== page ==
War coverage a tough balancing act for Egypt TV

By , Staff writer of The Christian Science Monitor

Minutes before the afternoon program at Nile News, dozens of mobile phones ring all at once, unanswered. Women in head scarves surf Google's Arabic news site. A technician tinkers with the link to Baghdad. And a panting messenger races in with a tape from an antiwar demonstration in nearby Alexandria.

The afternoon news editor, Hani Fathi, checks the lineup: The demonstration, some 25,000 people strong, will be folded into a broader piece on protests worldwide, going in toward the end of the program, right after the briefing by US Secretary of Defense Donald Rumsfeld.

While intense antiwar and anti-American sentiment continue to grow in Egypt, the state-run TV station here - from which the vast majority of Egyptians get their news - is working overtime to retain a semblance of neutrality about the war.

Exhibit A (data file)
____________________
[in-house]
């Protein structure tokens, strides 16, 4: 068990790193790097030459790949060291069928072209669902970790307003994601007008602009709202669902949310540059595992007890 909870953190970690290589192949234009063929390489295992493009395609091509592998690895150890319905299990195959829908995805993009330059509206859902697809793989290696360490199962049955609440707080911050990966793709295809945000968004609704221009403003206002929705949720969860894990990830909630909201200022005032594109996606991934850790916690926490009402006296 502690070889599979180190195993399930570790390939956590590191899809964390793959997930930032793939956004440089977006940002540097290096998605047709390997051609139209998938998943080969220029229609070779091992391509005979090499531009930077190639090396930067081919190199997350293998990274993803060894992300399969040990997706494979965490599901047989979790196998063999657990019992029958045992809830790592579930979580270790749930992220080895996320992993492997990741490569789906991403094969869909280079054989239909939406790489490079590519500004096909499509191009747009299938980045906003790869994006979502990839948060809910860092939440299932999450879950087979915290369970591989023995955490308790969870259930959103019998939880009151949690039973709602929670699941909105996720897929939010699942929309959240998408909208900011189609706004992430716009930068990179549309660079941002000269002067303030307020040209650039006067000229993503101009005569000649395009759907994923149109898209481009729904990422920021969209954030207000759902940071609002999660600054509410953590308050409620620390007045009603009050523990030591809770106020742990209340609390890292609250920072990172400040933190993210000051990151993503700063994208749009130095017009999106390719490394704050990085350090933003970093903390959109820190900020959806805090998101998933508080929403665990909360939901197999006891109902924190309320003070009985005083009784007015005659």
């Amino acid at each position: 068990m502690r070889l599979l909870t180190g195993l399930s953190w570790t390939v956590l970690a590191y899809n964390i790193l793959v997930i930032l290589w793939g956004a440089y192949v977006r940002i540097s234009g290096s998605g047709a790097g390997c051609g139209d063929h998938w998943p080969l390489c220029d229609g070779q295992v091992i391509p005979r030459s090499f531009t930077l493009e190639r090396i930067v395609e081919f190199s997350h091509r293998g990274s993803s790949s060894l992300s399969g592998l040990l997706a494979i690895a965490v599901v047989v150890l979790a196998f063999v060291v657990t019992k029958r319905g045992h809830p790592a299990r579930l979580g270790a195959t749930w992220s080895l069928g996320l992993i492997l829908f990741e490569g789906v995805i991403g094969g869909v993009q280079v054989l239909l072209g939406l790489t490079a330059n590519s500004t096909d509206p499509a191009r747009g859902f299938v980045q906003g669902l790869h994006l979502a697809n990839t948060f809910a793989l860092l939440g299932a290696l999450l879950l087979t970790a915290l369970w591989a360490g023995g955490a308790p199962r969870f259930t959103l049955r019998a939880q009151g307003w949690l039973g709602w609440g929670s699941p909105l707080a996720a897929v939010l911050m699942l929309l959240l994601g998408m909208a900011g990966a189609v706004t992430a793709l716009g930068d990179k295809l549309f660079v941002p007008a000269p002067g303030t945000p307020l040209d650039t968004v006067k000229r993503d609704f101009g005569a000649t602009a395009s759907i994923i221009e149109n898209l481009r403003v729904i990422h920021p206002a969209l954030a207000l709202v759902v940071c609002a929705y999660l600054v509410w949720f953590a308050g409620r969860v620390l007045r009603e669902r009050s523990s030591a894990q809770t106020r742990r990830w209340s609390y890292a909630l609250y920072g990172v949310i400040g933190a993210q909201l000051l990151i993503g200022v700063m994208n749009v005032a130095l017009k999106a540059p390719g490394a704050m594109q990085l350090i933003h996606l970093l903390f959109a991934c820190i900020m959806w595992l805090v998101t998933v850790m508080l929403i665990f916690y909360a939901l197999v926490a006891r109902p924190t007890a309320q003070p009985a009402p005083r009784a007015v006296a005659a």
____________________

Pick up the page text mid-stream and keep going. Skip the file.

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But this approach to war coverage goes beyond the professional call of duty and gets at the heart of the complicated, somewhat conflicted attitude of Egypt's leadership. Analysts say, President Hosni Mubarak needs to convince Egyptians that his sympathies are clearly against the war and with Iraq's people while at the same time taking care not to alienate Washington, a close ally which gives Egypt $2 billion annually in aid.